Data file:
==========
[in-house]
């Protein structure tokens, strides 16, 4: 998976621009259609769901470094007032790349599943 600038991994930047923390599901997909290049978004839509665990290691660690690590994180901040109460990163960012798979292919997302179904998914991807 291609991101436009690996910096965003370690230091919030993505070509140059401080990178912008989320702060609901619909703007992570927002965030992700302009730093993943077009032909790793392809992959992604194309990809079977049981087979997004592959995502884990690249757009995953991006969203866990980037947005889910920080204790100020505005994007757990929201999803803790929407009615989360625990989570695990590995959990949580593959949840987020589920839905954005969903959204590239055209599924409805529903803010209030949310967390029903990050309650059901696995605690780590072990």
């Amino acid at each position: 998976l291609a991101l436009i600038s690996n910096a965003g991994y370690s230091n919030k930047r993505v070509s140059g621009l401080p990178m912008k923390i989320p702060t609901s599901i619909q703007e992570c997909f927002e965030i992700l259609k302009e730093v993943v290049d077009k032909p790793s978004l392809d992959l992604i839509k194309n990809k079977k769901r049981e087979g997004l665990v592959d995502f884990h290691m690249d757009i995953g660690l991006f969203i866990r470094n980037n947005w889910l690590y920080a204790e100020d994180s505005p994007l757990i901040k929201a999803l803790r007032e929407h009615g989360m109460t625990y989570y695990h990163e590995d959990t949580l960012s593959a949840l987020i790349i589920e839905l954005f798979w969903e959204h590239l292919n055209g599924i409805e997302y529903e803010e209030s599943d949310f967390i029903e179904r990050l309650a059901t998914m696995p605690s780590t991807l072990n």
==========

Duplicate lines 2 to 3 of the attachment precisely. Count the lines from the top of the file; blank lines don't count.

């Protein structure tokens, strides 16, 4: 998976621009259609769901470094007032790349599943 600038991994930047923390599901997909290049978004839509665990290691660690690590994180901040109460990163960012798979292919997302179904998914991807 291609991101436009690996910096965003370690230091919030993505070509140059401080990178912008989320702060609901619909703007992570927002965030992700302009730093993943077009032909790793392809992959992604194309990809079977049981087979997004592959995502884990690249757009995953991006969203866990980037947005889910920080204790100020505005994007757990929201999803803790929407009615989360625990989570695990590995959990949580593959949840987020589920839905954005969903959204590239055209599924409805529903803010209030949310967390029903990050309650059901696995605690780590072990």
């Amino acid at each position: 998976l291609a991101l436009i600038s690996n910096a965003g991994y370690s230091n919030k930047r993505v070509s140059g621009l401080p990178m912008k923390i989320p702060t609901s599901i619909q703007e992570c997909f927002e965030i992700l259609k302009e730093v993943v290049d077009k032909p790793s978004l392809d992959l992604i839509k194309n990809k079977k769901r049981e087979g997004l665990v592959d995502f884990h290691m690249d757009i995953g660690l991006f969203i866990r470094n980037n947005w889910l690590y920080a204790e100020d994180s505005p994007l757990i901040k929201a999803l803790r007032e929407h009615g989360m109460t625990y989570y695990h990163e590995d959990t949580l960012s593959a949840l987020i790349i589920e839905l954005f798979w969903e959204h590239l292919n055209g599924i409805e997302y529903e803010e209030s599943d949310f967390i029903e179904r990050l309650a059901t998914m696995p605690s780590t991807l072990n």